A meta-analysis of the incidence of malignancy in adult patients with rheumatoid arthritis

Arthritis Res Ther. 2008;10(2):R45. doi: 10.1186/ar2404. Epub 2008 Apr 23.


Introduction: The risk of malignancies in patients with rheumatoid arthritis (RA) has raised some concern, particularly with immunosuppressive approaches to disease management.

Methods: We conducted a systematic review of the literature and meta-analysis characterizing the associated risk of overall malignancy and four site-specific malignancies (lymphoma, lung, colorectal, and breast cancer) in patients with RA. A Medline search from 1990 to 2007 was conducted using specified search terms and predefined inclusion criteria for identification of relevant observational studies that provide estimates of relative risk of malignancy associated with RA. Study-specific estimates of the relative risk, as measured by standardized incidence ratios (SIRs) and estimated in comparison with the general population, were combined using a random effects model.

Results: A total of 21 publications were identified, of which 13 reported the SIR for overall malignancy, 14 for lymphoma, 10 for colorectal, 12 for lung, and 9 for breast cancer. Compared with the general population, the overall SIR estimates suggest that RA patients have approximately a two-fold increase in lymphoma risk (SIR 2.08, 95% confidence interval [CI] 1.80 to 2.39) and greater risk of Hodgkin than non-Hodgkin lymphoma. The risk of lung cancer was also increased with an SIR of 1.63 (95% CI 1.43 to 1.87). In contrast, a decrease in risk was observed for colorectal (SIR 0.77, 95% CI 0.65 to 0.90) and breast (SIR 0.84, 95% CI 0.79 to 0.90) cancer. The SIR for overall malignancy was 1.05 (95% CI 1.01 to 1.09).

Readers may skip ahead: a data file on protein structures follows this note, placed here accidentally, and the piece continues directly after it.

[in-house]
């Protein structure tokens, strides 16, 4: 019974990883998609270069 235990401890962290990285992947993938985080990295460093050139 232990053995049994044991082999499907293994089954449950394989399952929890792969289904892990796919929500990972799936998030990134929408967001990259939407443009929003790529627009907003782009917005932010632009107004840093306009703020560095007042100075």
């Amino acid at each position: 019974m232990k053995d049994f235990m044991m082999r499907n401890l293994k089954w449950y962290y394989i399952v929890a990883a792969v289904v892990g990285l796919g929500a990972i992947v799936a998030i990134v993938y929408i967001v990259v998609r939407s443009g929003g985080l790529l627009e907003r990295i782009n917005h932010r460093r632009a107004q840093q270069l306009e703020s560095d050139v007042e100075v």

Conclusion: Patients with RA appear to be at higher risk of lymphoma and lung cancer and potentially decreased risk for colorectal and breast cancer compared with the general population.

Publication types

  • Meta-Analysis
  • Systematic Review

MeSH terms

  • Adult
  • Arthritis, Rheumatoid / complications*
  • Female
  • Humans
  • Incidence
  • Male
  • Neoplasms / complications*
  • Neoplasms / epidemiology*
  • Risk Factors